CSS DIV position analysis
When using CSS to set the position of DIV, we may often get confused
with the 4 position properties : static, relative, absolute and fixed.
If we don't understand them correctly, we may often get unexpected
result. Here we make some analysis to them.
The definitions of these 4 properties:
- static : The default position property. It has no position actually. The element will appear where it should be (top, bottom, left, right or z-index has no use here)
- relative : This one will position relative its normal position. We can use top, bottom, left and right to position relative to its normal position.
- absolute : It will position relative to its first positioned ancestor element.
- fixed : It is positioned relative to the browser window. We can apply top, bottom, left, right and z-index on it.
static and fixed can be understood easily. Here we focus on relative and absolute.
1. relative, element with position set to relative will leave its normal position in the page, but it will be still in the page.
layer with yellow background has a position set to relative. The red
border is the normal position it should be. After change position with
top and left, the gray background is still existing, it means the normal
position is still there.
2. absolute : element with position
set to absolute will be still in the normal page, but the space in the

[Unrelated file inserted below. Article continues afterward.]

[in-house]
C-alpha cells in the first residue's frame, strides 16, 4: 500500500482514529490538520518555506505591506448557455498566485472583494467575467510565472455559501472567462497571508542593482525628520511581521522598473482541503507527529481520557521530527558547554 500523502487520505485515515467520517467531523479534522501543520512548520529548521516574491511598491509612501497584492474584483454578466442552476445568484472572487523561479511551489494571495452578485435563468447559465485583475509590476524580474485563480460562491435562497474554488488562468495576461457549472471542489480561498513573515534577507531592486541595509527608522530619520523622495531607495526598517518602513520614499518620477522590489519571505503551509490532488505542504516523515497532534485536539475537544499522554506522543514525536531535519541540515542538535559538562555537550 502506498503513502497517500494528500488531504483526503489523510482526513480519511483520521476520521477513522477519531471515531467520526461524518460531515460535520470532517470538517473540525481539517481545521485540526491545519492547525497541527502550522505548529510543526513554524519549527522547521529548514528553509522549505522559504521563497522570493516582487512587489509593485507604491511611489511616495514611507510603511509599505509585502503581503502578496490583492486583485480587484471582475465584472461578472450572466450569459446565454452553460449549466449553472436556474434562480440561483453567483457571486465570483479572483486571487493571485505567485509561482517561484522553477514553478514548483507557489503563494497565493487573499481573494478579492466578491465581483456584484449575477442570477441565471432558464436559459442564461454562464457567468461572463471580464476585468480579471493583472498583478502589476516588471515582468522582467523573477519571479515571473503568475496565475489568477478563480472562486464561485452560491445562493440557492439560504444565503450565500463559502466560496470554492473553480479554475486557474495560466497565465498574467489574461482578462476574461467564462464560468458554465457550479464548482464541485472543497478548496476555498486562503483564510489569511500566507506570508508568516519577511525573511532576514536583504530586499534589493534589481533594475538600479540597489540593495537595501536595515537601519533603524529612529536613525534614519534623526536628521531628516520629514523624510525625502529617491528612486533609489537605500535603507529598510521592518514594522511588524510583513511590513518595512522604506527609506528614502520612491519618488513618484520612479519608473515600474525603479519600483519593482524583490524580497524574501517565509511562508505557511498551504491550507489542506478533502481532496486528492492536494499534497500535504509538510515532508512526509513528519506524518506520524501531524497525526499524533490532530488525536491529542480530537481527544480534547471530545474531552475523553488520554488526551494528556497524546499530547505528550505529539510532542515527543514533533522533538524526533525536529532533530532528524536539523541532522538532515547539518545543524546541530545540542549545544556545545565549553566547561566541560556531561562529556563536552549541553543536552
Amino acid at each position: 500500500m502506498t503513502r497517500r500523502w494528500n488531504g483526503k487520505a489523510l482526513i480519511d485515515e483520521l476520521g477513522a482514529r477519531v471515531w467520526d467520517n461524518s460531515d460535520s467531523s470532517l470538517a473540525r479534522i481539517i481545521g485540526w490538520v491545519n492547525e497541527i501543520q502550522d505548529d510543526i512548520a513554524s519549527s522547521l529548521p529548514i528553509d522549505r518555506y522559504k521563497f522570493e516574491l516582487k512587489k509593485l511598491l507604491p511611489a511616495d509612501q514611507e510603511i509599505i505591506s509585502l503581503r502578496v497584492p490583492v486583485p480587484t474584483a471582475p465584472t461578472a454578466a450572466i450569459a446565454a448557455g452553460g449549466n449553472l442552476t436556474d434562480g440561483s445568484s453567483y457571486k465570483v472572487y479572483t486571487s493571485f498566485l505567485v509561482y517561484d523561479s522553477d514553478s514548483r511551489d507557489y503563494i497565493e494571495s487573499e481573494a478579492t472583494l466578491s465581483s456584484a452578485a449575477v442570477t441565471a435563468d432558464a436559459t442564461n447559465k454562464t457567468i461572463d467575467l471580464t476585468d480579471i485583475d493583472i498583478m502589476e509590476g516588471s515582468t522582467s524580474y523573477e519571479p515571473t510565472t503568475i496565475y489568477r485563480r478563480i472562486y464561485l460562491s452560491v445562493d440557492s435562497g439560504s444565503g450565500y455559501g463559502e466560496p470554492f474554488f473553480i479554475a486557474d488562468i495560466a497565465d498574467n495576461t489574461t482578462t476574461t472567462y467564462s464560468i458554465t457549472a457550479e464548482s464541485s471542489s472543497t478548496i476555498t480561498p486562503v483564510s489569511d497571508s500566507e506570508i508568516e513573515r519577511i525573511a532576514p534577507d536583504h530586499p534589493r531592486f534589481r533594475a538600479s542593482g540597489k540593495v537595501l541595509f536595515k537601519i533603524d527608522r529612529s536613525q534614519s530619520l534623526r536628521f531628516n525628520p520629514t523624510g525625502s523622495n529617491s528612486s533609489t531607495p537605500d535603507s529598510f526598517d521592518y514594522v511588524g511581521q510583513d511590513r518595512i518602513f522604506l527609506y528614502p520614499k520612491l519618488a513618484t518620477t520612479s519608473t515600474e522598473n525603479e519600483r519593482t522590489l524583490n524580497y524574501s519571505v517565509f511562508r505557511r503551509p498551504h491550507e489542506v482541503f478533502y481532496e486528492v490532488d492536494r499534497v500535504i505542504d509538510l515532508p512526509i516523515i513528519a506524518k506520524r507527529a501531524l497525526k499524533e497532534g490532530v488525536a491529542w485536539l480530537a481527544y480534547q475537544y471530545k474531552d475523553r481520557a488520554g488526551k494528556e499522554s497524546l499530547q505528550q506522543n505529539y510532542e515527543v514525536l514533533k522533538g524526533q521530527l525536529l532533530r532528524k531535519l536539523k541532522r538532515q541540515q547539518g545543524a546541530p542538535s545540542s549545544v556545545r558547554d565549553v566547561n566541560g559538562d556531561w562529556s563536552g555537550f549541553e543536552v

normal page will not exist anymore.
From the above picture, the yellow layer is set to absolute, the gray layer will take up the space of the yellow layer.
3. Main difference between relative and absolute
The first difference is mentioned in 1 and 2.
The second is for relative the element will always be positioned relative to its nearest parent element, no matter the parent element is static or not.
In the above picture, the red layer is positioned
relative, its parent which is the green layer has a static position. red
layer has top and left set to 20px. If the red layer is positioned
absolute, then we will have the following picture.
From the above picture, the red layer still has top and left set to 20px. But it is positioned relative to the yellow parent layer which has position property set to absolute or relative, the parent layer may not be the direct parent. If there is no parent element which has position set to relative or absolute. Then the absolute element will be positioned relative to body element. See below
In addition to top, left, bottom, right, margin also has the same rules above.
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